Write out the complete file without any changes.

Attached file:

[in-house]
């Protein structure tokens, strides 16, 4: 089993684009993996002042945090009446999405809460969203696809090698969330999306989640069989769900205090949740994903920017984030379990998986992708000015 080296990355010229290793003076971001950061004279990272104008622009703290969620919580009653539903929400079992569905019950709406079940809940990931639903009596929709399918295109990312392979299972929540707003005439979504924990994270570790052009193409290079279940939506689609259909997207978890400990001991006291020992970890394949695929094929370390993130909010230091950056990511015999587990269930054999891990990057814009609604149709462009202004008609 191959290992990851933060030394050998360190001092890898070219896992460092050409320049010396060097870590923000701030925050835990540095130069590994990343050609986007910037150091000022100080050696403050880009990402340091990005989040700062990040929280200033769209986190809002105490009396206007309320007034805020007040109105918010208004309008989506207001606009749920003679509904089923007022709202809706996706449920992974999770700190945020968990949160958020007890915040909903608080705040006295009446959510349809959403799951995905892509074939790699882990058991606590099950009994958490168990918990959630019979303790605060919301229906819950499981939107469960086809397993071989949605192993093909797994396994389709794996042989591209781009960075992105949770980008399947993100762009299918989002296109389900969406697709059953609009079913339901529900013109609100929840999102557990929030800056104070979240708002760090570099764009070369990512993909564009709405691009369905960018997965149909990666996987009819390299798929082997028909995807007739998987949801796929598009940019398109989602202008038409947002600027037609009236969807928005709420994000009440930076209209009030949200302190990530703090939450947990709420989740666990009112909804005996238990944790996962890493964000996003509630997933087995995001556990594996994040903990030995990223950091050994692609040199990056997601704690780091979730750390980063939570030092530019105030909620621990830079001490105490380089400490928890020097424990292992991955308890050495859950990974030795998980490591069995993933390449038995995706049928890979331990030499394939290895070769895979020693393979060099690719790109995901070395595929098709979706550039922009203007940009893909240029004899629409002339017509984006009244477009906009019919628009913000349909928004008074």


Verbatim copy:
[in-house]
């Protein structure tokens, strides 16, 4: 089993684009993996002042945090009446999405809460969203696809090698969330999306989640069989769900205090949740994903920017984030379990998986992708000015 080296990355010229290793003076971001950061004279990272104008622009703290969620919580009653539903929400079992569905019950709406079940809940990931639903009596929709399918295109990312392979299972929540707003005439979504924990994270570790052009193409290079279940939506689609259909997207978890400990001991006291020992970890394949695929094929370390993130909010230091950056990511015999587990269930054999891990990057814009609604149709462009202004008609 191959290992990851933060030394050998360190001092890898070219896992460092050409320049010396060097870590923000701030925050835990540095130069590994990343050609986007910037150091000022100080050696403050880009990402340091990005989040700062990040929280200033769209986190809002105490009396206007309320007034805020007040109105918010208004309008989506207001606009749920003679509904089923007022709202809706996706449920992974999770700190945020968990949160958020007890915040909903608080705040006295009446959510349809959403799951995905892509074939790699882990058991606590099950009994958490168990918990959630019979303790605060919301229906819950499981939107469960086809397993071989949605192993093909797994396994389709794996042989591209781009960075992105949770980008399947993100762009299918989002296109389900969406697709059953609009079913339901529900013109609100929840999102557990929030800056104070979240708002760090570099764009070369990512993909564009709405691009369905960018997965149909990666996987009819390299798929082997028909995807007739998987949801796929598009940019398109989602202008038409947002600027037609009236969807928005709420994000009440930076209209009030949200302190990530703090939450947990709420989740666990009112909804005996238990944790996962890493964000996003509630997933087995995001556990594996994040903990030995990223950091050994692609040199990056997601704690780091979730750390980063939570030092530019105030909620621990830079001490105490380089400490928890020097424990292992991955308890050495859950990974030795998980490591069995993933390449038995995706049928890979331990030499394939290895070769895979020693393979060099690719790109995901070395595929098709979706550039922009203007940009893909240029004899629409002339017509984006009244477009906009019919628009913000349909928004008074």